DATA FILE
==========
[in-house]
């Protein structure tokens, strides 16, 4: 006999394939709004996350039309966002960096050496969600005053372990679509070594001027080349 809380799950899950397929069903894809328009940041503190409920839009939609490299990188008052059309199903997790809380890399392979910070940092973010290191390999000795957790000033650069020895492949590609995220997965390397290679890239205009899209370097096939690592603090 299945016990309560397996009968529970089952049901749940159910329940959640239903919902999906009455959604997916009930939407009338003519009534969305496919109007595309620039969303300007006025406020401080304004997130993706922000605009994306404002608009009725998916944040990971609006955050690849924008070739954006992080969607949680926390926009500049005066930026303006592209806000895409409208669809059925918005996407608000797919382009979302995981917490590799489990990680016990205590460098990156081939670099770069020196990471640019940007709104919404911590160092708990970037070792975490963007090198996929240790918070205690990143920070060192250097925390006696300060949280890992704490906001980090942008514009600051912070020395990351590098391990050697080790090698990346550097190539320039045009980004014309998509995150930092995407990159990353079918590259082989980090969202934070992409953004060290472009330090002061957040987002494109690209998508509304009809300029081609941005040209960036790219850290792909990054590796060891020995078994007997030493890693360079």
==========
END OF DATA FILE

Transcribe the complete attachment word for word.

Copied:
[in-house]
């Protein structure tokens, strides 16, 4: 006999394939709004996350039309966002960096050496969600005053372990679509070594001027080349 809380799950899950397929069903894809328009940041503190409920839009939609490299990188008052059309199903997790809380890399392979910070940092973010290191390999000795957790000033650069020895492949590609995220997965390397290679890239205009899209370097096939690592603090 299945016990309560397996009968529970089952049901749940159910329940959640239903919902999906009455959604997916009930939407009338003519009534969305496919109007595309620039969303300007006025406020401080304004997130993706922000605009994306404002608009009725998916944040990971609006955050690849924008070739954006992080969607949680926390926009500049005066930026303006592209806000895409409208669809059925918005996407608000797919382009979302995981917490590799489990990680016990205590460098990156081939670099770069020196990471640019940007709104919404911590160092708990970037070792975490963007090198996929240790918070205690990143920070060192250097925390006696300060949280890992704490906001980090942008514009600051912070020395990351590098391990050697080790090698990346550097190539320039045009980004014309998509995150930092995407990159990353079918590259082989980090969202934070992409953004060290472009330090002061957040987002494109690209998508509304009809300029081609941005040209960036790219850290792909990054590796060891020995078994007997030493890693360079």